Hello World, I’m Chris Pirillo — and this is another TGIF, filled with Tips, Guidance, Information, and Facts!
Today’s Topic? How to get started with Doctor Who.
A lot of people have been lucky enough to grow up with British stalwart sci-fi series Doctor Who since it first broadcast 50 years ago, but a curious newcomer doesn’t have to be intimidated by half a century of backstory to get bitten by the Whovian bug. I admit that, in spite of a lifetime of people telling me that I should check out Doctor Who, it took me a while to get over this hurdle. Now that I have, I will say this: once you become a Doctor Who fan, you want the whole world to become a Doctor Who fan. You shake your head sadly at the uninitiated, knowing that the vast emptiness they’re probably feeling in their lives is likely the absence of Doctor Who.
If you’re trying to wrap your brain around where to jump in to a story that’s probably been going on longer than you’ve been alive (or figure out how to introduce someone else to the show), here are some shortcuts that should help.
The main character is simply known as “The Doctor.”
Upon introduction, he is frequently asked “Doctor… Who?” It’s a question that’s never answered, hence the program’s name.
The fact is, even after 50 years, his most faithful viewers and traveling companions still don’t know his real name.
The casual observer might mistake The Doctor as Human, but he’s actually from a time-traveling race known as the Time Lords from the planet Gallifrey.
Time Lords have the ability to “regenerate” through physical trauma that would kill most other species, a process that can radically change his or her appearance and personality.
This is one key to the show’s longevity; 13 actors have thus far played the role of The Doctor.
You’ll probably grow to love them all, but having a “favorite” Doctor is perfectly natural. You’ll see.
Time Lords have long lifespans. In his current incarnation, The Doctor is likely older than 1,000 years old (and may be closer to 2,000).
Time Lords have two hearts. (So if you see someone with an “I ♥♥ Doctor Who” shirt, you’ll know why.)
The Doctor travels through time and space in a machine called the TARDIS (short for Time And Relative Dimensions in Space).
He stole it from a repair station on Gallifrey. Like a beaten-up Ford Pinto from the ’70s, it doesn’t always do what it’s told.
Trying to control a broken time machine isn’t without consequences; ending up in the wrong place/time has led to many unintentional adventures.
Whereas a TARDIS in working order has a chameleon circuit that allows it to blend into its surroundings, The Doctor’s TARDIS is stuck in the form of a UK police box from the 1960s.
It is dimensionally transcendental — or, as most remark, “bigger on the inside.” Imagine a mobile mansion squeezed inside of a box the size of a typical portable toilet. That’s the TARDIS.
More than a mere machine, the TARDIS possesses a certain level of sentience.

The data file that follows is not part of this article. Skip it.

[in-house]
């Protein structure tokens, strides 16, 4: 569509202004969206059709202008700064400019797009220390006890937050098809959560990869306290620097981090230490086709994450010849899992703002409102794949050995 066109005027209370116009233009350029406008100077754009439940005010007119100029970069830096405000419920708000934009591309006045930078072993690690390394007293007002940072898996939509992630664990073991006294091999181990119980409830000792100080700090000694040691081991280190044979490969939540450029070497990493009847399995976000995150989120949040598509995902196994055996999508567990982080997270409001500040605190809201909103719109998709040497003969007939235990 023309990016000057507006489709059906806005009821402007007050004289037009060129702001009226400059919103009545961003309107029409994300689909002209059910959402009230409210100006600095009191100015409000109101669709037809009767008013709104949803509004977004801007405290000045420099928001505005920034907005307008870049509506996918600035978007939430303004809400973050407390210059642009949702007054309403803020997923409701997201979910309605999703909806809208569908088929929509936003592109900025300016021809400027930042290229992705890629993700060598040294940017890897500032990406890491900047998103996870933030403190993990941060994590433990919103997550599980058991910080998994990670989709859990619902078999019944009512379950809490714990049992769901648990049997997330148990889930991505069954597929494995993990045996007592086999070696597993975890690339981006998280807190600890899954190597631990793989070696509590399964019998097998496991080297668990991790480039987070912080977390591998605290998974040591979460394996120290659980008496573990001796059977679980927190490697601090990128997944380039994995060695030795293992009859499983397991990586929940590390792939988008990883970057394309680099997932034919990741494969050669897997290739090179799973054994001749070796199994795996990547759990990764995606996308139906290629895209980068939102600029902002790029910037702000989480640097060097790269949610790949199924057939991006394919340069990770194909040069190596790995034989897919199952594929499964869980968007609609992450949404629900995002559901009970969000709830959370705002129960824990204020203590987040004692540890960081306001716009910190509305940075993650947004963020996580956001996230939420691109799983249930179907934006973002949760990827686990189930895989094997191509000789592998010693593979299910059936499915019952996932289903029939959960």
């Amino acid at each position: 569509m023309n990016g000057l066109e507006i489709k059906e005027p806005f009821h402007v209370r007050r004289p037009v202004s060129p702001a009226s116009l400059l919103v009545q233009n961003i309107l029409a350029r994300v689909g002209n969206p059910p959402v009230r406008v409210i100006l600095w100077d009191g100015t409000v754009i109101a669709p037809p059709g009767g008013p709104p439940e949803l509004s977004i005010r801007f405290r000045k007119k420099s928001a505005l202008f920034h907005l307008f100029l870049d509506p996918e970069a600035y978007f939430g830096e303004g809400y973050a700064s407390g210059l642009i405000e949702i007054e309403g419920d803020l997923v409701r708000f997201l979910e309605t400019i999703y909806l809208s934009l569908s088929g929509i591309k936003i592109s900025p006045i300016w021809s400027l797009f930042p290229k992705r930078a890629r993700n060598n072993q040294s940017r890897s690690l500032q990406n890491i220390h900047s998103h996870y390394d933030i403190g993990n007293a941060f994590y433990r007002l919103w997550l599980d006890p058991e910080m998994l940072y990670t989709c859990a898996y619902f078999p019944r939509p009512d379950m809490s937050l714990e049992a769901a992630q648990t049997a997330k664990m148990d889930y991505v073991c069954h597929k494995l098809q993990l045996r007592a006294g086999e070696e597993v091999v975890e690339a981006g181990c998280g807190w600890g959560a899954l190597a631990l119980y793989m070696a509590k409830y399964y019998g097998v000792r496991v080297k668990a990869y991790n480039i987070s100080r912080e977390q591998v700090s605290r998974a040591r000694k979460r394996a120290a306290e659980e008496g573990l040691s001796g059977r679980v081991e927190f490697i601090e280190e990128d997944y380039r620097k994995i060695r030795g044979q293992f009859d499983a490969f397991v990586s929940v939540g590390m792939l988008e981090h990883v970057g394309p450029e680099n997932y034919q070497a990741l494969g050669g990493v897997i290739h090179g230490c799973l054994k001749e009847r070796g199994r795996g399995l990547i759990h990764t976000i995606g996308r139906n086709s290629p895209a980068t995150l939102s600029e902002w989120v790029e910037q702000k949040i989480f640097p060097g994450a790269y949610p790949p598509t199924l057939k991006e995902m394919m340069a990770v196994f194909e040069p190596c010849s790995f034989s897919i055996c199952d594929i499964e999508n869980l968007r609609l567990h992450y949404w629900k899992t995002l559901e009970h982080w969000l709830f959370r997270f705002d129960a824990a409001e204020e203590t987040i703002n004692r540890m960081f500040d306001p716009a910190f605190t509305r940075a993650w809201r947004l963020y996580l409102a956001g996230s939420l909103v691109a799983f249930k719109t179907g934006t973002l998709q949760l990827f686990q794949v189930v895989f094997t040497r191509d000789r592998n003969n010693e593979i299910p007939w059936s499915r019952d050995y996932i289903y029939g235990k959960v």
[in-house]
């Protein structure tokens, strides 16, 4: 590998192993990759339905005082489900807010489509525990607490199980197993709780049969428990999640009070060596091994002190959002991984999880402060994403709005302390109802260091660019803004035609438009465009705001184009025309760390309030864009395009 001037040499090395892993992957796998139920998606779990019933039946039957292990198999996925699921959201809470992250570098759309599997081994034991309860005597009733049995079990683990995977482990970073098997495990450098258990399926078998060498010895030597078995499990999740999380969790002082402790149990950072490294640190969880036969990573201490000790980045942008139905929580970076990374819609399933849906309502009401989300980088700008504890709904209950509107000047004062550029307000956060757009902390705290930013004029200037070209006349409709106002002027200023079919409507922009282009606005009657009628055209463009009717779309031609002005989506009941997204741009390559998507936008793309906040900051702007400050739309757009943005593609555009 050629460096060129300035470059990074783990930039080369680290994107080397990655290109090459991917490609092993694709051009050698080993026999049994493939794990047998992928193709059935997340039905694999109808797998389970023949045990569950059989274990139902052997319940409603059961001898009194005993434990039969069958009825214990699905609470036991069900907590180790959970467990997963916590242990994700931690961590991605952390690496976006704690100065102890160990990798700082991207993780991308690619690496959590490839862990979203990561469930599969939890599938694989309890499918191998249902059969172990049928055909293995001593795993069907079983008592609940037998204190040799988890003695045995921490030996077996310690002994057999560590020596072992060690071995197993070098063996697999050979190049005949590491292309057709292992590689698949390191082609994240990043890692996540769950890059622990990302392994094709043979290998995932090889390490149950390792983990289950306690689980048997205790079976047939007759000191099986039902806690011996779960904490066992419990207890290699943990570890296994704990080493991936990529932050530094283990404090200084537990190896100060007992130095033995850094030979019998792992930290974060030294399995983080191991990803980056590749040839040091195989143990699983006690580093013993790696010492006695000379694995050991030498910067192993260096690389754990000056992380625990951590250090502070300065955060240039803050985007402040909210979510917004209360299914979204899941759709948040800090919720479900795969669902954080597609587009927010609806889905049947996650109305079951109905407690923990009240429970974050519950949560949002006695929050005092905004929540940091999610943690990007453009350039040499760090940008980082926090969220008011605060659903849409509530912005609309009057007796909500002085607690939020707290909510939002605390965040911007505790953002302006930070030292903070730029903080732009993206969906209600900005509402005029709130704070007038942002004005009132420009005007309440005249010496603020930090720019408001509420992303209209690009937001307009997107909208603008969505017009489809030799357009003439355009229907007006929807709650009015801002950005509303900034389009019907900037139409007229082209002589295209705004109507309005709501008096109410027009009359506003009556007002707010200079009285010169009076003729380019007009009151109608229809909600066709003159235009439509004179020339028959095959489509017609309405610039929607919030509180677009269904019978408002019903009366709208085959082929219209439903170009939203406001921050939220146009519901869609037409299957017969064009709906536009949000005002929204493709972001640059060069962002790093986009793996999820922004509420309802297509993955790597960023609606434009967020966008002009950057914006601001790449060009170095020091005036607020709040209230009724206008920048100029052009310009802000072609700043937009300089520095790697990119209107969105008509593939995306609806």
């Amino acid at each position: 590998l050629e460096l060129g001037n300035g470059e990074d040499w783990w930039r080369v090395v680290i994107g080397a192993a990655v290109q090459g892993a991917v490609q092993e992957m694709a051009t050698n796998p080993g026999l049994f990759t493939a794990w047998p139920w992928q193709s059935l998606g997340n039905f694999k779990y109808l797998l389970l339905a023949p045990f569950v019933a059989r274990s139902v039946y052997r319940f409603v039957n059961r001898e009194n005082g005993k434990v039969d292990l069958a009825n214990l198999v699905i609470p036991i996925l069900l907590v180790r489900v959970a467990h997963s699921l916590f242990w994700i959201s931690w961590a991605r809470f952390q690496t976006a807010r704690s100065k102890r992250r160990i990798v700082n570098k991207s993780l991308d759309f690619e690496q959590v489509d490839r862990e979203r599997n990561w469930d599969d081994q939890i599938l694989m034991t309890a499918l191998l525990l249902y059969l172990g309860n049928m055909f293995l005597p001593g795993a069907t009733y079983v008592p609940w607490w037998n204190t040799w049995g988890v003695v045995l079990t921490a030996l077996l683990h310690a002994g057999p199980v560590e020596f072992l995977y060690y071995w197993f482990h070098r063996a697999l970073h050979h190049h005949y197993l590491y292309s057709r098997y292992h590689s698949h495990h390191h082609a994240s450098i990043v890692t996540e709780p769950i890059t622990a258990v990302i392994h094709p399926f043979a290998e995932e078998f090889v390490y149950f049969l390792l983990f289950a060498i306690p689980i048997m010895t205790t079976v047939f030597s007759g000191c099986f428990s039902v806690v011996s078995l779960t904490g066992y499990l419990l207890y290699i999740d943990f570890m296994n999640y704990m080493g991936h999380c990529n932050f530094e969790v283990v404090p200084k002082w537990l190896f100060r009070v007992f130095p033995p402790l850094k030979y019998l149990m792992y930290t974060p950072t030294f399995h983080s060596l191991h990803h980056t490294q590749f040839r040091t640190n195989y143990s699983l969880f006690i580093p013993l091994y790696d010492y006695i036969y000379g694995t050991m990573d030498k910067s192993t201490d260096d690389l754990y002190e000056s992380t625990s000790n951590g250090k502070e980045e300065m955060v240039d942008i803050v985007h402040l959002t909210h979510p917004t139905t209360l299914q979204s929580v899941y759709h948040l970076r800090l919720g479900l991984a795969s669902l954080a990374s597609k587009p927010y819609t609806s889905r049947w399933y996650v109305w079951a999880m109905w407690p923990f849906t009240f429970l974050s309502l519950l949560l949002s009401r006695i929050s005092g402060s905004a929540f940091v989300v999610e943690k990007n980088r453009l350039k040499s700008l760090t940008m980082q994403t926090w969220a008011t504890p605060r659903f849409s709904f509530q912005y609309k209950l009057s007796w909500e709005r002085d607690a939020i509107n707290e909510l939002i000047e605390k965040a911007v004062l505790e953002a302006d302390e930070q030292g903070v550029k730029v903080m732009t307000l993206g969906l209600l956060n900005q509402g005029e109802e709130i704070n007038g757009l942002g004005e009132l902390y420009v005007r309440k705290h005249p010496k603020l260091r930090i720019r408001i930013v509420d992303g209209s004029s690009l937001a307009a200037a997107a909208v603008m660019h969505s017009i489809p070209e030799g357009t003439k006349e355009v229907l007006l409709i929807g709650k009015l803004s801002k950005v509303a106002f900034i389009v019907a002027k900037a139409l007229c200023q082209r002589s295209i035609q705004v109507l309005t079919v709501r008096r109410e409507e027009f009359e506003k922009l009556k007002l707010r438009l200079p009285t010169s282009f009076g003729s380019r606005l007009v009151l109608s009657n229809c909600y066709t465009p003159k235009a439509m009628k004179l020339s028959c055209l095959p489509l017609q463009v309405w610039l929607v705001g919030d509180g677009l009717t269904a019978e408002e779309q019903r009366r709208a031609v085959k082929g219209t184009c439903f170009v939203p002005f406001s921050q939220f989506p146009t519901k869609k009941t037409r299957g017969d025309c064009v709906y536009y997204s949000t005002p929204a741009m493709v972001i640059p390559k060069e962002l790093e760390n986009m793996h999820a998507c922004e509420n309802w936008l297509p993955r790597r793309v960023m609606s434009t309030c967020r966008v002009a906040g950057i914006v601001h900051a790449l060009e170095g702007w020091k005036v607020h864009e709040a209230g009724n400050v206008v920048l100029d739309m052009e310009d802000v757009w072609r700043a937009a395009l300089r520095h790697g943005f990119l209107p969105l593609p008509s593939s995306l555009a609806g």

The Doctor has a fondness for Earth and its people. Most of his traveling companions originate from this little blue planet.
Or, as The Big Bang Theory’s Amy Farrah Fowler observes, “For someone who has a machine that can travel anywhere in time and space, Doctor Who sure does have a thing for modern-day London.”
The Daleks are The Doctor’s oldest and most-mentioned enemies.
They’re a race of once-humanoid mutants from the planet Skaro, irradiated from generations of nuclear war.
They rely on metallic travel machines (created by evil genius Davros) for life support and resilience in battle, leading some to the mistaken impression that they’re robots.
They are humorless and without pity toward “lesser” (i.e., all non-Dalek) beings.
They’re intent on wiping out all non-Dalek life in the universe; most conversations with Daleks include (or consist entirely of) one word: “EXTERMINATE!”
With these basics out of the way, you can comfortably proceed to watching the show without feeling completely lost. But where to begin? You could start with the “classic” Doctor Who era from the very beginning with 1963’s An Unearthly Child (currently found on Netflix and Hulu), but be warned that it is in black and white, the special effects are worthy of Mystery Science Theater 3000 B-movie mockery, and the pacing will probably seem a little stilted to a modern audience. If you’re not daunted by this fair warning, I applaud your spirit and wish you all the best in your viewing adventures!
Or you could take my approach and begin with 2005’s episode Rose (also found on Netflix and Hulu as well as Amazon), starring Christopher Eccleston as The Doctor. It’s the first of the “new” Who and a fresh restart of the venerable sci-fi series — designed to introduce The Doctor and his universe to newcomers while satisfying fans of the classic series as a continuation of the ongoing story rather than being an actual “reboot.” You can safely start here without knowing any of the above information; you’ll be filled in on the details as the series progresses, and you can get sufficiently caught up by the time the 2014 season begins rolling out in August.
If you decide to check out the classic series at any point between its 1963-1989 run, I’m told that 1979’s City of Death is worth your while. It was mostly written by The Hitchhiker’s Guide to the Galaxy author Douglas Adams, it features a cameo of Monty Python‘s John Cleese, and it stars Tom Baker — many a fan’s favorite — as The Doctor.